I was one of the 15 or so walkers who chose to pass under on old bridge and make our way down the valley to near Crip Tor farm.
Our route was then north east up through enclosed land, over a small ford crossing Yestor brook and on up to come out via a gate onto the old railway line once again, below Swell Tor.
By some remarkable piece of good timing we arrived up onto the old track at precisely the same time that the other group, who had followed the line of the railway, did.
With the group now together again we headed up a steep track north east then north up to the heavily mined area of Swell Tor quarry workings.
Before swinging left onto the line of railway cuttings to near the workings, we passed above a deep hole in the ground, again a place to avoid in foggy weather.
Once we had regained level ground, Fran indicated that this was a suitable time and place for lunch and a good 35 minute break.
There were good views to enjoy to occupy us over the lunch break and then at around 1.30 PM we made our way on along the line of the cutting until we came to the main quarry workings of Swell Tor, with plenty of evidence of the mine houses all around.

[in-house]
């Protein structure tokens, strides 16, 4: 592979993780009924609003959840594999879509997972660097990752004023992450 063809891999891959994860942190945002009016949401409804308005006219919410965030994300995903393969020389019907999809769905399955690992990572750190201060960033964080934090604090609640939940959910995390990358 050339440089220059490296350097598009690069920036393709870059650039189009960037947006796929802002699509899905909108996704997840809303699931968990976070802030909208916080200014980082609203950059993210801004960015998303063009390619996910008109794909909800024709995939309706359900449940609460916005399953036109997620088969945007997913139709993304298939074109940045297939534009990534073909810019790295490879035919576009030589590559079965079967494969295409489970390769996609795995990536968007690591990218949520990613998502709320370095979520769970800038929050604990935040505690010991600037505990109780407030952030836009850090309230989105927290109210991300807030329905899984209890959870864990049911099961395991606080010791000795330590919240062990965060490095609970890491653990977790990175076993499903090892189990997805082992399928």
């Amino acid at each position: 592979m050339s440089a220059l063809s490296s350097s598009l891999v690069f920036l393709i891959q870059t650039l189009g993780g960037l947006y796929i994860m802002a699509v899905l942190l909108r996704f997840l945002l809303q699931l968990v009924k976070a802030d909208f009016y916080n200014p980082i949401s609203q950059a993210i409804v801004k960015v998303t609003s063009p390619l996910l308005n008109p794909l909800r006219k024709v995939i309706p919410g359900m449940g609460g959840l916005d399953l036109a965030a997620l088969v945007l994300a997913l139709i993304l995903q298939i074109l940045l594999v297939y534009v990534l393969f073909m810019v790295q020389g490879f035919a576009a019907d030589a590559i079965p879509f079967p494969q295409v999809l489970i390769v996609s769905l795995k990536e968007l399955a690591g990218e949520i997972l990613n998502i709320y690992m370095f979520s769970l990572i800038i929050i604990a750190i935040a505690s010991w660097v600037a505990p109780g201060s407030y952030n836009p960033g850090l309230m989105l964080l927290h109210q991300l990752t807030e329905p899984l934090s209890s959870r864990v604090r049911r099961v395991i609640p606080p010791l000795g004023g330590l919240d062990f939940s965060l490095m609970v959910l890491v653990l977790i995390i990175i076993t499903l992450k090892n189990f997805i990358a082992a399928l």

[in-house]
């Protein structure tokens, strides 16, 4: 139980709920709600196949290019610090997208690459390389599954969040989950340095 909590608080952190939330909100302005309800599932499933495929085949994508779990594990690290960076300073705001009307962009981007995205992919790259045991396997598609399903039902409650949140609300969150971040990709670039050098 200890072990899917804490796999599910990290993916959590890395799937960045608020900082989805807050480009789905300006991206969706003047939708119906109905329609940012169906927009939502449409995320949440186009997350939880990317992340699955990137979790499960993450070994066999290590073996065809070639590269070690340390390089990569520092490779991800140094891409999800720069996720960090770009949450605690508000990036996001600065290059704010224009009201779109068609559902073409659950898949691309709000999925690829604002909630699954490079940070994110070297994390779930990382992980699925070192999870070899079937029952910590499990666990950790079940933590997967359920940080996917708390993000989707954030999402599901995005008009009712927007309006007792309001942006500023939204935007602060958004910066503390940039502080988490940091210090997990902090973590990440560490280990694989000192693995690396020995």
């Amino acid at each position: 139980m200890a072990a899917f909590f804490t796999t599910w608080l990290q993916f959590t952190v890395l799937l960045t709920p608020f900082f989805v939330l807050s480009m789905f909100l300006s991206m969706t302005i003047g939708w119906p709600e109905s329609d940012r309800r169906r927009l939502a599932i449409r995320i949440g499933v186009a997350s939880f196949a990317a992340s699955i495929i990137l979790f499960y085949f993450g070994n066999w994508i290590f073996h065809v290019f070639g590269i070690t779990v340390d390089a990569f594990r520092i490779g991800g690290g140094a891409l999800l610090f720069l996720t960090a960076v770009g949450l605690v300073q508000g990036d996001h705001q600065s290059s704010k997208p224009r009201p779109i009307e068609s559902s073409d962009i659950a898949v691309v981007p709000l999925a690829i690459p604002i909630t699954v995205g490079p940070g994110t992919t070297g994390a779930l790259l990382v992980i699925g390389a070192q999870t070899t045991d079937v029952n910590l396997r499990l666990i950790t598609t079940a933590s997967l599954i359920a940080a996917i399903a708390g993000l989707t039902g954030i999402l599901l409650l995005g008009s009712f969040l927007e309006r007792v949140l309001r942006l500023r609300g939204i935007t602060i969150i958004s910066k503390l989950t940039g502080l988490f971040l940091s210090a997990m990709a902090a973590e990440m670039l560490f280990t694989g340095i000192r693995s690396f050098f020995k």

Some of us took the opportunity to walk into the big quarry to gain an impression of just how much quarrying must have been carried out to create such a large hole in the ground, before returning out to regroup again.
We continued to walk along the old siding line until we came to some ornately carved granite blocks.
These were carved as side supports (corbels) for the London Bridge but were surplus to requirements and all but one have remained up on the moor at this spot ever since.
In 1970 when the old London Bridge was disassembled to be reassembled in the USA, one corbel was broken.
One of the originally surplus to requirement corbels is now in the USA as part of the reassembled bridge.
As well as being of historic interest, they were also useful as a waymark point as immediately by the end corbel we turned right and followed a rough track uphill to the base of King's Tor and for 4 of us to the very summit of the Tor and enjoy the challenge and the views it afforded.
We rejoined the group after the visit to Tor number six on our route and descended south east to walk along the line of the old long disused railway which curved round all the Tors on it's route up to Princetown. It closed down in the mid fifties incidentally as it was considered and unprofitable line to run.
Once back on the track, we followed it south east until we came to a track off to the left which took us across to one of the once biggest Tors in the area, Foggintor.